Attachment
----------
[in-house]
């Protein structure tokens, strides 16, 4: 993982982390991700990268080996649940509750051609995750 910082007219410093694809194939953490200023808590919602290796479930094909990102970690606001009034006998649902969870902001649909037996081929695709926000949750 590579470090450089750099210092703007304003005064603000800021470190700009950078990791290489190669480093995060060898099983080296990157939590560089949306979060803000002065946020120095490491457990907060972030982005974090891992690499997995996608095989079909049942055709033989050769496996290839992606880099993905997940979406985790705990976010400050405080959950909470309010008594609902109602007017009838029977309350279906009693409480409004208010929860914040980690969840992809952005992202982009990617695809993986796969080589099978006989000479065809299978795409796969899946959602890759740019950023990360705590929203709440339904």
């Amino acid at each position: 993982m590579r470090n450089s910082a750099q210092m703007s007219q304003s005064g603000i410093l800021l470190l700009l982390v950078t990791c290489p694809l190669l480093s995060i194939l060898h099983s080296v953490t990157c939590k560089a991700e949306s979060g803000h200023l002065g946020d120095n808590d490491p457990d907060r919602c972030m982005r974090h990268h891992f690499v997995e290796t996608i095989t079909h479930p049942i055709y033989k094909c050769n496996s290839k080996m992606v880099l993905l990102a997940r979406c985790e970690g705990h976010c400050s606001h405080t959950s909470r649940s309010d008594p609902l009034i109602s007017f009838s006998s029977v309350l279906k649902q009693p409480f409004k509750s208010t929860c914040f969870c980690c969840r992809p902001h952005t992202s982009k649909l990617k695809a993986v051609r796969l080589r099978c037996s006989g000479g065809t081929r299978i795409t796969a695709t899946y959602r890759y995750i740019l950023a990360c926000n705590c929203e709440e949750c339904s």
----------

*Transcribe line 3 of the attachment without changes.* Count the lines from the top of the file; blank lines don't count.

């Amino acid at each position: 993982m590579r470090n450089s910082a750099q210092m703007s007219q304003s005064g603000i410093l800021l470190l700009l982390v950078t990791c290489p694809l190669l480093s995060i194939l060898h099983s080296v953490t990157c939590k560089a991700e949306s979060g803000h200023l002065g946020d120095n808590d490491p457990d907060r919602c972030m982005r974090h990268h891992f690499v997995e290796t996608i095989t079909h479930p049942i055709y033989k094909c050769n496996s290839k080996m992606v880099l993905l990102a997940r979406c985790e970690g705990h976010c400050s606001h405080t959950s909470r649940s309010d008594p609902l009034i109602s007017f009838s006998s029977v309350l279906k649902q009693p409480f409004k509750s208010t929860c914040f969870c980690c969840r992809p902001h952005t992202s982009k649909l990617k695809a993986v051609r796969l080589r099978c037996s006989g000479g065809t081929r299978i795409t796969a695709t899946y959602r890759y995750i740019l950023a990360c926000n705590c929203e709440e949750c339904s």